More trouble for Coinbase as Goldman Sachs predicts 60% drop in profits

Listen to this article.

Coinbase stockholders are bracing for more misery after Goldman Sachs downgraded shares in the crypto exchange to a sell rating. Since its listing, the stock has plummeted by over 85% to just above $50 per share.

Goldman analyst William Nance told Bloomberg that the “continued downdraft in crypto prices” may be the reason for the downward pressure on Coinbase stock. Its price fell a further 10% after the downgrade.

A particularly cold crypto winter has sent the prices of digital assets tumbling. What was a $3 trillion market no longer even touches the $1 trillion mark. According to Nance, a broader drop in activity across the crypto sphere could explain Coinbase’s spiraling share price and he suggests the exchange should trim some fat if it wants to stay profitable.

“We believe Coinbase will need to make substantial reductions in its cost base in order to stem the resulting cash burn as retail trading activity dries up,” said Nance (via Bloomberg).

“Coinbase faces a difficult choice between shareholder dilution and significant reductions in effective employee compensation, which could impact talent retention,” continued Nance. He went on to predict a dim outlook for the US’ largest crypto exchange suggesting a 60% drop in profits in the year ahead.

Goldman Sachs foresees further profit losses for Coinbase

As noted by Bloomberg, Coinbase’s unsecured bonds were among the biggest decliners in the US this week as pressure mounts from competing exchanges. Binance’s US arm said it would scrap its fees for Bitcoin trading and promised fee-less trading for other coins was on the horizon.

In an effort to keep its head above water, Coinbase has already been actively cutting costs. Last month it scaled back its optimistic expansion plans leaving new hires in the lurch and laying off more than 1,000 existing staff.

Read more: Coinbase staff told to wait an hour to discover if they were fired

Coinbase said it plans to shed 18% of its headcount to regain control of its operating expenses. According to Bloomberg, Coinbase’s overheads reached $1.7 billion in the first quarter of 2022.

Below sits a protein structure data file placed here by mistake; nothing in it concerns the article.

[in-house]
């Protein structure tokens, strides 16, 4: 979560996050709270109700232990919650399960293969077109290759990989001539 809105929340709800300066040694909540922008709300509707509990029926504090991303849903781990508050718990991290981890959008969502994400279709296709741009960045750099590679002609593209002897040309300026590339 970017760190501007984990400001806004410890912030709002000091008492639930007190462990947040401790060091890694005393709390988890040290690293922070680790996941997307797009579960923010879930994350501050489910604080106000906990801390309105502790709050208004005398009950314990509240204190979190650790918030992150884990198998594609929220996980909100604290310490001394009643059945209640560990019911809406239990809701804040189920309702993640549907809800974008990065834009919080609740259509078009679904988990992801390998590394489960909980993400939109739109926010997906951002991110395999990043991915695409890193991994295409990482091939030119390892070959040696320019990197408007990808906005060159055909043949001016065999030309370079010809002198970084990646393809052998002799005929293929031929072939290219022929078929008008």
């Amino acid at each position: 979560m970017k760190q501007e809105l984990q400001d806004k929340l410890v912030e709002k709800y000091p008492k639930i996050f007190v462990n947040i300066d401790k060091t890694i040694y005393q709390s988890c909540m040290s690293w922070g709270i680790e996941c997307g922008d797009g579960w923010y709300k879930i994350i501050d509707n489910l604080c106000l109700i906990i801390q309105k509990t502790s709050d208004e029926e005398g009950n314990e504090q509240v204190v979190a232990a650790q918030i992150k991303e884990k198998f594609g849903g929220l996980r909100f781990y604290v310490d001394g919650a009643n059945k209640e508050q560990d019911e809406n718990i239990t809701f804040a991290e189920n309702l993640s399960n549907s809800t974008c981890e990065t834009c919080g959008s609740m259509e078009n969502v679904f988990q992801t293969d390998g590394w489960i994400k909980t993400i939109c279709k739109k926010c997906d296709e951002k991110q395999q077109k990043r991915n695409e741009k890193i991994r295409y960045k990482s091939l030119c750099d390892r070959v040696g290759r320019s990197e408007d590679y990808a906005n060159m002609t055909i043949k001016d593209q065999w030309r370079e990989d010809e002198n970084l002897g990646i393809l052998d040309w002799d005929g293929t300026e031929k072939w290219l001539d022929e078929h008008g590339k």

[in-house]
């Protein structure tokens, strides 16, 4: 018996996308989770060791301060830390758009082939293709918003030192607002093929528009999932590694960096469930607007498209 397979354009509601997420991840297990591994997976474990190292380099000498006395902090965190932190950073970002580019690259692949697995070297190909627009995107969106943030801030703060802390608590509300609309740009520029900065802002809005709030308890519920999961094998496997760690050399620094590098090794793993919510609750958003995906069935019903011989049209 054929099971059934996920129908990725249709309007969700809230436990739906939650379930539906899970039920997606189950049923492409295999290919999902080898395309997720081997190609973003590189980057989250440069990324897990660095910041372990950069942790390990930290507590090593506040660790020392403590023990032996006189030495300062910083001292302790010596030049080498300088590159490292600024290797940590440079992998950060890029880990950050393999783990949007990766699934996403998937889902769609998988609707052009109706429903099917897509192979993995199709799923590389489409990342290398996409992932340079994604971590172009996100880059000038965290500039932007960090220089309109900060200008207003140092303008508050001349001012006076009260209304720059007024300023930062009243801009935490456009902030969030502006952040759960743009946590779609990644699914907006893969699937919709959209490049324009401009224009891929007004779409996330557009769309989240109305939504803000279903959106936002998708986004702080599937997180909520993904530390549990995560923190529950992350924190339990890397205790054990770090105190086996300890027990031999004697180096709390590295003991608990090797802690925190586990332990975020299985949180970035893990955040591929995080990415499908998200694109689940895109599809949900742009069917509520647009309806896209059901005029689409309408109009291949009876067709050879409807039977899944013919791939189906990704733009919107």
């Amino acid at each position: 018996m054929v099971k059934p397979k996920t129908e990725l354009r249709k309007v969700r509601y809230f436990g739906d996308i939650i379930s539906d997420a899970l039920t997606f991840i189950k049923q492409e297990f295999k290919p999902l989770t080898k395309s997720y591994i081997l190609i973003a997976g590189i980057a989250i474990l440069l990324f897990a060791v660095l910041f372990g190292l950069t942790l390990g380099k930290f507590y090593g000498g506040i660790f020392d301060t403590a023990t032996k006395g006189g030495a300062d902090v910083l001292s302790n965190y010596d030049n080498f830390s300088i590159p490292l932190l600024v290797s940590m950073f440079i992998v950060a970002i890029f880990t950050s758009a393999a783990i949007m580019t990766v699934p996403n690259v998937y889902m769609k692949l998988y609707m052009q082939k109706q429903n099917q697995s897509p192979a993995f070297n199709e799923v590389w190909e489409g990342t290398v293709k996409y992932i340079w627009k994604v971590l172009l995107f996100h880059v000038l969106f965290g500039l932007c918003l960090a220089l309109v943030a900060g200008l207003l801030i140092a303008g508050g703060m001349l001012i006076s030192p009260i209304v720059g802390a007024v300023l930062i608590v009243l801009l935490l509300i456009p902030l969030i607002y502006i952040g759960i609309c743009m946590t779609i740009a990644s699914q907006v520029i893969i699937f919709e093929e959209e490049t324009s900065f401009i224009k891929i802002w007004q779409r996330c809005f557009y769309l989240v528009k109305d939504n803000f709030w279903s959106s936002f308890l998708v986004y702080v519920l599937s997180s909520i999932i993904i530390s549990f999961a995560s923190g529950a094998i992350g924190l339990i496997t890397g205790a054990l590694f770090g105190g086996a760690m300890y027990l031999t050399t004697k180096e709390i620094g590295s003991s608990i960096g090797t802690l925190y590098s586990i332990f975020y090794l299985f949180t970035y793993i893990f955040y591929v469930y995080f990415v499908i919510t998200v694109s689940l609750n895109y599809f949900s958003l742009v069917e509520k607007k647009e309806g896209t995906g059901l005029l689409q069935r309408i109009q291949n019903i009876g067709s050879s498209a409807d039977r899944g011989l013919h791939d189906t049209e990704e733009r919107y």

Nevertheless, amid the recent scandal over new hires that had their job offers rescinded and a lackluster response to its NFT platform, members of Coinbase’s exec team have been able to offload their stock options.

Other crypto-exposed stocks are tumbling too

As the crypto ice age continues more victims are finding themselves stuck in the frost. None more so than Michael Saylor’s MicroStrategy.

The tech firm’s exec team appeared to dispute at what point the plummeting price of Bitcoin would enact a margin call on the company’s debts. While CFO Phong Le suggested that margin call territory was a BTC price of $21,000, Saylor corrected the figure via Twitter claiming that Bitcoin would need to fall to $3,562 before MicroStrategy was in trouble.

Read more: Storm-hit Marathon Digital plugs remaining bitcoin miners into third-party pool

Other Bitcoin-heavy firms have observed a falling share price. Electric vehicle maker Tesla is down 90% from its all-time high and Canadian crypto broker Galaxy Digital Holdings is also down about 86% from its 2021 peak.

Elsewhere, publicly-traded mining firm Argo Blockchain maintains its downward trajectory. The stock is almost 90% down from its all-time high of $282 to $33.82. And back in the world of retail trading, Robinhood stock has lost half of its value.

FTX chief Sam Bankman-Fried recently said he has a 7.6% stake in the trading app. However, in a statement to CNN he claimed “there are no active M&A conversations with Robinhood,” suggesting no interest in a takeover of the fintech firm.

For more informed news, follow us on Twitter and Google News or listen to our investigative podcast Innovated: Blockchain City.